Some of the similarities between heat and work are described under.
- Heat and work are both transient phenomena. Systems never possess heat or work, but either or both cross the system boundary when a system undergoes a change of state.
- Both heat and work are boundary phenomena. Both are observed only at the boundary of the system and both represents the energy crossing the boundary.
- Both heat and work are path functions and inexact differential equations.
In sign convention, ‘+Q’ represents ‘Q’ amount of heat transferred to the system and thus is energy added to the system and ‘+W’ represents ‘W’ amount of work done by the system and thus is energy leaving the system.
Figure 1 (a) & (b) illustration explains the difference between heat and work, In the above Fig. a gas contained in a rigid vessel. Resistance coils are wound around the outside of the vessel. When current flows through the resistance coils, the temperature of the gas increases.
In Figure 1 (a), we consider only the gas as the system. The energy crosses the boundary of the system because the temperature of the walls is higher than the temperature of the gas. Therefore, we recognize that heat crosses the boundary of the system.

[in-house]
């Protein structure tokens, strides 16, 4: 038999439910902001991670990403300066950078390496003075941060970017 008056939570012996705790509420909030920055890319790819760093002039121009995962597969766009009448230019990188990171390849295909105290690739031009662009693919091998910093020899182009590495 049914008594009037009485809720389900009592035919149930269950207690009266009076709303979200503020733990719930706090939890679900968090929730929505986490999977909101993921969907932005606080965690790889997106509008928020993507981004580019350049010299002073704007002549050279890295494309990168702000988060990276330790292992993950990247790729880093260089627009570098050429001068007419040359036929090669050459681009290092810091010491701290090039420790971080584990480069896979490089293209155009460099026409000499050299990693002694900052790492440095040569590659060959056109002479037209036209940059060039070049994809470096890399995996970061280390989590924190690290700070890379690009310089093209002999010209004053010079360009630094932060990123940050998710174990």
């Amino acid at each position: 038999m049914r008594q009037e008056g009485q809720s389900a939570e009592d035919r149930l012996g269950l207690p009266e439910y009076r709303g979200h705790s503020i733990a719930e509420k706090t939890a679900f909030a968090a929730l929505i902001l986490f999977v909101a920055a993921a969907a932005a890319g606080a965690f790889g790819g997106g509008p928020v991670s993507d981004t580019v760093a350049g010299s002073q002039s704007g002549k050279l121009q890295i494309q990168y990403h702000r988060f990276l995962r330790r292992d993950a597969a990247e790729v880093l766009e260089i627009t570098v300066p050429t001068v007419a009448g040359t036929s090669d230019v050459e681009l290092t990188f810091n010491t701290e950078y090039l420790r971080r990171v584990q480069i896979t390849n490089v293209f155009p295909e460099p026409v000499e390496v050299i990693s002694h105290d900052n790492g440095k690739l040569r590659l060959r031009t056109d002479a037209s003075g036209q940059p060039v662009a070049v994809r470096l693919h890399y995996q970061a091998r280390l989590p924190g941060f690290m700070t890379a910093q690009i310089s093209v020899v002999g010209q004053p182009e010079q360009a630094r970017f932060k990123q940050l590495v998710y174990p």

In Figure 1 (b), the system shows the vessel and the resistance heater. Electricity crosses the boundary of the system, as indicated earlier, this is work.
In Figure 2, a cylinder is fitted with a movable piston. There is a positive heat transfer to the gas, which tends to increase the temperature. It also tends to increase the gas pressure inside the piston. However, the amount of pressure changes by the amount of external force acting on its movable boundary. If pressure remains constant, then the volume increases instead. There is also the opposite tendency for a negative heat transfer, that is, one out of the gas. Consider again the positive heat transfer, except that in this case the external force simultaneously decreases. This causes the gas pressure to decrease so that the temperature tends to go down. In this case, there is a simultaneous tendency toward temperature change in the opposite direction, which effectively decouples the directions of heat transfer and temperature change.
Often when we want to evaluate a finite amount of energy transferred as either work or heat, we must integrate the instantaneous rate over time:
In order to perform the integration, we must know how the rate of work and heat amount varies with time. For period of time when the rate of work does not change much. A simple average may be sufficiently accurate to allow us to write the equation
which is similar to the information given on electric utility bill in kW-hours.